Lebanese Labor Ministry Rejects Creation of Domestic Workers Union

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Migrant domestic workers of various nationalities use their mobile phones to take pictures during the launch of the first domestic workers union on January 25, 2015 at at the headquarters of the National Federation of Unions for Workers and Employees in Lebanon (FENASOL) in the Lebanese capital Beirut. AFP/Anwar Amro

Published Tuesday, January 27, 2015

The Ministry of Labor called the formation of a union for domestic workers as “illegal” on Monday, a day after the National Federation of Labor Unions (NFLU) announced the establishment of the union in a conference.

“Advanced laws would solve the problems that the [migrant worker] sector is suffering from, not the formation of an illegal syndicate,” it said in a statement.

The NFLU submitted a proposal calling for the creation of a union for domestic workers on Sunday, dubbed the General Union of Cleaning Workers and Social Care.

NFLU’s proposal stipulates having a written contract between the employer and the employee, providing health insurance, acceptable living conditions, annual vacation, and fair compensation, and preventing employers who have previously mistreated migrant domestic workers from hiring a new worker.

By rejecting the proposal, which is in accordance with International Labor Organization’s Domestic Worker Convention, thousands of migrant domestic workers in Lebanon continue work without any legal protection.

Migrant domestic workers have struggled for years to obtain their most basic rights as they are not protected under Lebanon’s labor law. The law was misinterpreted to deny them their right to organize unions, despite the absence of an express provision that prohibit them from establishing a union.

On Sunday, more than 200 women took part in a conference aimed at establishing the domestic workers union.

The employment of migrant domestic workers in Lebanon is governed by a sponsorship or “kafala” system, which reinforces the status of migrant domestic workers as victims of human trafficking and forced labor.

Under the controversial system, migrant domestic workers are left at the mercy of their employers.

The system restricts workers from moving to a new job before their contracts end unless they obtain their employer's consent and forces them to hand over their passports to their employers, trapping many in abusive situations.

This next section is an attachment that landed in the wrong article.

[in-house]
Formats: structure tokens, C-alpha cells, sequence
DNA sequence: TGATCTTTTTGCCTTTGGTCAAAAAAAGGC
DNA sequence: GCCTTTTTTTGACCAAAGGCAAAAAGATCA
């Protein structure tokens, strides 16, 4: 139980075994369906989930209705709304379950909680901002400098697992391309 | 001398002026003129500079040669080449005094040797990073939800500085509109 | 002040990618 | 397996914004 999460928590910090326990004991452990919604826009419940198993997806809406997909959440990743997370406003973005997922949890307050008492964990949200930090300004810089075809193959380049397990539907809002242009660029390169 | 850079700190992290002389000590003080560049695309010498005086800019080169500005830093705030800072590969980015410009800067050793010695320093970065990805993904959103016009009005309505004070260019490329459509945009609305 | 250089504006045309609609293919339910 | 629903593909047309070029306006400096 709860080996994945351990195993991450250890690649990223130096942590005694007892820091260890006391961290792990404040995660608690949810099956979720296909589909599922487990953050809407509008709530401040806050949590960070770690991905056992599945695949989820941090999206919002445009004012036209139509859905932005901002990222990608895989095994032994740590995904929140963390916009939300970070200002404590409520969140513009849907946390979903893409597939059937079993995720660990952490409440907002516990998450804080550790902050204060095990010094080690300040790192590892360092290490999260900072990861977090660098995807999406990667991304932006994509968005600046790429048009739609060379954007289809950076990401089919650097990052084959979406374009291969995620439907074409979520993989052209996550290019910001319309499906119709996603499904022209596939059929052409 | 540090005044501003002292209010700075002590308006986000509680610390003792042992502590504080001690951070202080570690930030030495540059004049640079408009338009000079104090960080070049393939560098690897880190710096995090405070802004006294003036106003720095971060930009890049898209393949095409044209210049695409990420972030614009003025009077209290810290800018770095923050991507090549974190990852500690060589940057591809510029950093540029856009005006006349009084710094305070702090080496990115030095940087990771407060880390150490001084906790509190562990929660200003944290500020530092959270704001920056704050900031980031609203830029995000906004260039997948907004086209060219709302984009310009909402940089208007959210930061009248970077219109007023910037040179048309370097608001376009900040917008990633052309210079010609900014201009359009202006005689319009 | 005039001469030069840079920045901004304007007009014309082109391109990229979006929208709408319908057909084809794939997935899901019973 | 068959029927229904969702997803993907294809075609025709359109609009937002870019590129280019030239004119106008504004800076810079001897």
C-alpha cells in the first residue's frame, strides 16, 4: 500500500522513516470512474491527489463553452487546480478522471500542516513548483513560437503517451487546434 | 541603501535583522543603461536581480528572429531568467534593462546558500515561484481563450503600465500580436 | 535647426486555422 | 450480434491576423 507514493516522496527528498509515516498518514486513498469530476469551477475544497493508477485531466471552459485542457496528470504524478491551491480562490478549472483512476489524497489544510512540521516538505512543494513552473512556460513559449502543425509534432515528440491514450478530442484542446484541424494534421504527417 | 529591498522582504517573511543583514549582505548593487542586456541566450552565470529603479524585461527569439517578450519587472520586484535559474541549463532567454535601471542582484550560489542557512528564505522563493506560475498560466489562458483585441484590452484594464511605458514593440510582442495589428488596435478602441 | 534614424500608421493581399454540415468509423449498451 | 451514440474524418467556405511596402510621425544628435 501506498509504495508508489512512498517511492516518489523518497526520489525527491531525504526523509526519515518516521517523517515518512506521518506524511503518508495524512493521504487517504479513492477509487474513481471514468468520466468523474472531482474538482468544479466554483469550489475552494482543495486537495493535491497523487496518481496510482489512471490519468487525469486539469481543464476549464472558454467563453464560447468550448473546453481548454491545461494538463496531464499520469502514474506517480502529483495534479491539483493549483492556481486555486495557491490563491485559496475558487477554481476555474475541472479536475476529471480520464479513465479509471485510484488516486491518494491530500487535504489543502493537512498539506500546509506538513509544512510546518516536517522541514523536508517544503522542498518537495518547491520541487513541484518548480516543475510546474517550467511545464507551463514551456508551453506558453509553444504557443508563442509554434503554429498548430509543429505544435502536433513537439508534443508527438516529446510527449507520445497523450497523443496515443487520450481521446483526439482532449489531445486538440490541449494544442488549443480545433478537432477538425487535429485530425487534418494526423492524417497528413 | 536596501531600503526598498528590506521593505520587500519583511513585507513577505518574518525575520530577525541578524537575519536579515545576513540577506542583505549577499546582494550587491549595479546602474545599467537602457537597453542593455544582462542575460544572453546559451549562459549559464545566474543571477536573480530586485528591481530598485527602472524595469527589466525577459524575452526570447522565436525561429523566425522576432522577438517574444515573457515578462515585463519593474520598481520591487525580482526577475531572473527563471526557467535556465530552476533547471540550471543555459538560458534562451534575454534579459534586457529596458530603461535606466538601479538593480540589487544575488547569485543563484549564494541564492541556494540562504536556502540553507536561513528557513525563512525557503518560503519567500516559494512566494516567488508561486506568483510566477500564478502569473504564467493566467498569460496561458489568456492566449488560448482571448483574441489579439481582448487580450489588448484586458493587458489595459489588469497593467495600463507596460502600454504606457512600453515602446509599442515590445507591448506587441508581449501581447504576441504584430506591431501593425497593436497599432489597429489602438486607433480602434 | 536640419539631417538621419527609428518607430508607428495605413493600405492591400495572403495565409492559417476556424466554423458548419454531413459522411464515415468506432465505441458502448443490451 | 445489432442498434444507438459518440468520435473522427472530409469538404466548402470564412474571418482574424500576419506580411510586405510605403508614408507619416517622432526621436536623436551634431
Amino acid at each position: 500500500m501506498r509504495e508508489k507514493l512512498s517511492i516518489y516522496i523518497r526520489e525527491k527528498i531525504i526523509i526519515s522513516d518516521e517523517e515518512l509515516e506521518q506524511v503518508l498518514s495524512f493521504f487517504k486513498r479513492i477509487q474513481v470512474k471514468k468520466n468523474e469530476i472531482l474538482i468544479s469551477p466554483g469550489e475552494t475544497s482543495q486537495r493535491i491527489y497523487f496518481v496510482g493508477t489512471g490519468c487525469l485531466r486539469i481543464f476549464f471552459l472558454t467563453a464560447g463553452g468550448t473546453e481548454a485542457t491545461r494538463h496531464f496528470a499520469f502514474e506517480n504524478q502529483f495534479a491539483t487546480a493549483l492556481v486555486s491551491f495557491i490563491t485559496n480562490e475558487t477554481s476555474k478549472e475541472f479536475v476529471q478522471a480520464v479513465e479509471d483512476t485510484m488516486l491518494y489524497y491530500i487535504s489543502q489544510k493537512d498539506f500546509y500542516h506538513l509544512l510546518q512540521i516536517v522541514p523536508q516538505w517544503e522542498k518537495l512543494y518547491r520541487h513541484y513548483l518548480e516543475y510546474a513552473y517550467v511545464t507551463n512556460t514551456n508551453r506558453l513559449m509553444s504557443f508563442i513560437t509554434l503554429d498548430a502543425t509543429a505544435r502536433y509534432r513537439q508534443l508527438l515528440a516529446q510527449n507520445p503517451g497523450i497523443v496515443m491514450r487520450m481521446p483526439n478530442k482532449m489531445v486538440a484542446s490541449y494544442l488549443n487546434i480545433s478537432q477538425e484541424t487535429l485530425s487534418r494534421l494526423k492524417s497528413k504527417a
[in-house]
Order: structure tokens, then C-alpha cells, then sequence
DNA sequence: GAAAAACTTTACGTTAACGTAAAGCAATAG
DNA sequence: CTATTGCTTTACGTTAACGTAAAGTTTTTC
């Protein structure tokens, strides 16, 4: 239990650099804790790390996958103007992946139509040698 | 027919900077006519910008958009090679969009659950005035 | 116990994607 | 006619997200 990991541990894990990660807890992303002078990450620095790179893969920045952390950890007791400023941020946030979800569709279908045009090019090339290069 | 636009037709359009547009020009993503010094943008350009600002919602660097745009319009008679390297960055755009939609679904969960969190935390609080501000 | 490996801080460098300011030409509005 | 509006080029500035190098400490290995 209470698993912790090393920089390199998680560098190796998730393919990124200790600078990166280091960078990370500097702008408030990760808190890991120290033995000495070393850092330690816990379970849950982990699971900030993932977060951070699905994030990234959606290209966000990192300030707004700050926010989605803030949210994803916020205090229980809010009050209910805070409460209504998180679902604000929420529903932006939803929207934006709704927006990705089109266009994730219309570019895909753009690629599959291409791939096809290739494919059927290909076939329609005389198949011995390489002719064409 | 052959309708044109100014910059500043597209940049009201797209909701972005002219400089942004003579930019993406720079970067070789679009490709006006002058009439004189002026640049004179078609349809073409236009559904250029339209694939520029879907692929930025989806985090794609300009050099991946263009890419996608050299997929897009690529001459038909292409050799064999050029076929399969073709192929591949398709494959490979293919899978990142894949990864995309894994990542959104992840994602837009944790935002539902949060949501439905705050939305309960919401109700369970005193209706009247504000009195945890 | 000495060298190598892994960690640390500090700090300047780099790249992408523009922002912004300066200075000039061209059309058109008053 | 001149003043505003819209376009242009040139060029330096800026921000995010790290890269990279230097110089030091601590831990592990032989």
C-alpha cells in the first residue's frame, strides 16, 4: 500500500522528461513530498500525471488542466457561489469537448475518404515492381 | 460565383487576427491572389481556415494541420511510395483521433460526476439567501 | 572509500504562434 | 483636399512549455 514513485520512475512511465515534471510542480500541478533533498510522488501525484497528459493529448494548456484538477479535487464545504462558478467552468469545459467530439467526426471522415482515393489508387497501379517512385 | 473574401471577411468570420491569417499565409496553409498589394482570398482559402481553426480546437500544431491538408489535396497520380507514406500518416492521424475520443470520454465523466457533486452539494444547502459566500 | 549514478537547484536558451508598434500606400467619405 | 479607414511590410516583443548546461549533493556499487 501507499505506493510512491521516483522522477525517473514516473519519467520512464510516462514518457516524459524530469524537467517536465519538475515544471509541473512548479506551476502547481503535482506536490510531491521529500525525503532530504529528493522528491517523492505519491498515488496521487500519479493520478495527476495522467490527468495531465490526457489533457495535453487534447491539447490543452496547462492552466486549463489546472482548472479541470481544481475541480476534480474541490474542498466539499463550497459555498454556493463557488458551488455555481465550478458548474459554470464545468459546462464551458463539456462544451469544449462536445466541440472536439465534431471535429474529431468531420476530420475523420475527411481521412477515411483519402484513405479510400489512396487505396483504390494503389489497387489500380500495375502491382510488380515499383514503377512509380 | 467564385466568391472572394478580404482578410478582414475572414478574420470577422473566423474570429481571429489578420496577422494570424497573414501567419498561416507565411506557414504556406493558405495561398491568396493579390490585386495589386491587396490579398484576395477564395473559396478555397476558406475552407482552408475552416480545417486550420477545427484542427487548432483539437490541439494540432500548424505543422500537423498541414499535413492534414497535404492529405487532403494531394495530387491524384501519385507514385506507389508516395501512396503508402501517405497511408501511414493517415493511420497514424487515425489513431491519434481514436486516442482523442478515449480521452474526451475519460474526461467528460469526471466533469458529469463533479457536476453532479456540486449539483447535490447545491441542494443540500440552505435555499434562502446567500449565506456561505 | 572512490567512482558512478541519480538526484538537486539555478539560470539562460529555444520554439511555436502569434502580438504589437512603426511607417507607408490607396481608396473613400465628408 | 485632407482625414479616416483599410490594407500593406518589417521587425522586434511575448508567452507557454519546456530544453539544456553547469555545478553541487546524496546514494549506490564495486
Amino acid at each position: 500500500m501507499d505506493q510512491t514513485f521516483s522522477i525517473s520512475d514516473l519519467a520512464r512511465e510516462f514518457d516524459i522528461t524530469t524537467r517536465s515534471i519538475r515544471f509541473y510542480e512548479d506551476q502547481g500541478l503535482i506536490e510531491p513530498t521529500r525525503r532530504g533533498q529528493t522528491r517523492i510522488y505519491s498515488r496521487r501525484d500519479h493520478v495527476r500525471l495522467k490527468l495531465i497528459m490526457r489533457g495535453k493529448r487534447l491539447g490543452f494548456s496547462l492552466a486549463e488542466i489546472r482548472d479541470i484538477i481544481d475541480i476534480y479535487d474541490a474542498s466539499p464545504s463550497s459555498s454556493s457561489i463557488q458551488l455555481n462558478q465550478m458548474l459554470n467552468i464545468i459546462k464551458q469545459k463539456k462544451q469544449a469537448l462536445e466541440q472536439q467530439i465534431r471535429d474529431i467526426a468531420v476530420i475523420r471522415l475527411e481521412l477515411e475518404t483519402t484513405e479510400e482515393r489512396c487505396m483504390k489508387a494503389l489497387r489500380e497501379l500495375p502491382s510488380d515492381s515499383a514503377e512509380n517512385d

Living conditions can be so abysmal that some countries, including the Philippines, have forbidden their citizens from taking up new work contracts in Lebanon.

According to a September report by Lebanese rights organization KAFA, migrant domestic workers “are deceived [by the recruitment agencies] about their work and living conditions in Lebanon.”

Six percent of the migrant domestic workers surveyed said “they were promised different jobs such as security guards, secretaries, hospital or hotel employees, or freelance workers.” While 81 percent of those surveyed were “promised a specific salary,” 53 percent of them received “a lower amount.”

Moreover, “important information is either hidden from workers, or brokers and agents provide them with false or misinformation.” About 84 percent of the surveyed were “not informed about the working hours, 78 percent did not receive any information about weekly days off … 64 percent did not possess any information about the employer’s household … [and] 61 percent did not know whether or not they would be allowed to get in touch with their families.” Of the respondents, 82 percent “felt they were forced to work,” and 88 percent said they would not have come to Lebanon “had they fully known the reality.”

About 77 percent of those surveyed worked “at least 14 hours a day and were denied rest periods during the day.” Ninety percent were prohibited from “going out alone,” while 91 percent were “denied the right to a day off.”

Human rights organizations are determined to put an end to a wide range of human rights violations experienced in Lebanon by more than a quarter of a million migrant domestic workers – about five percent of Lebanon’s population.

In 2008, Human Rights Watch recorded one migrant domestic worker death per week from unnatural causes in Lebanon, including suicide.



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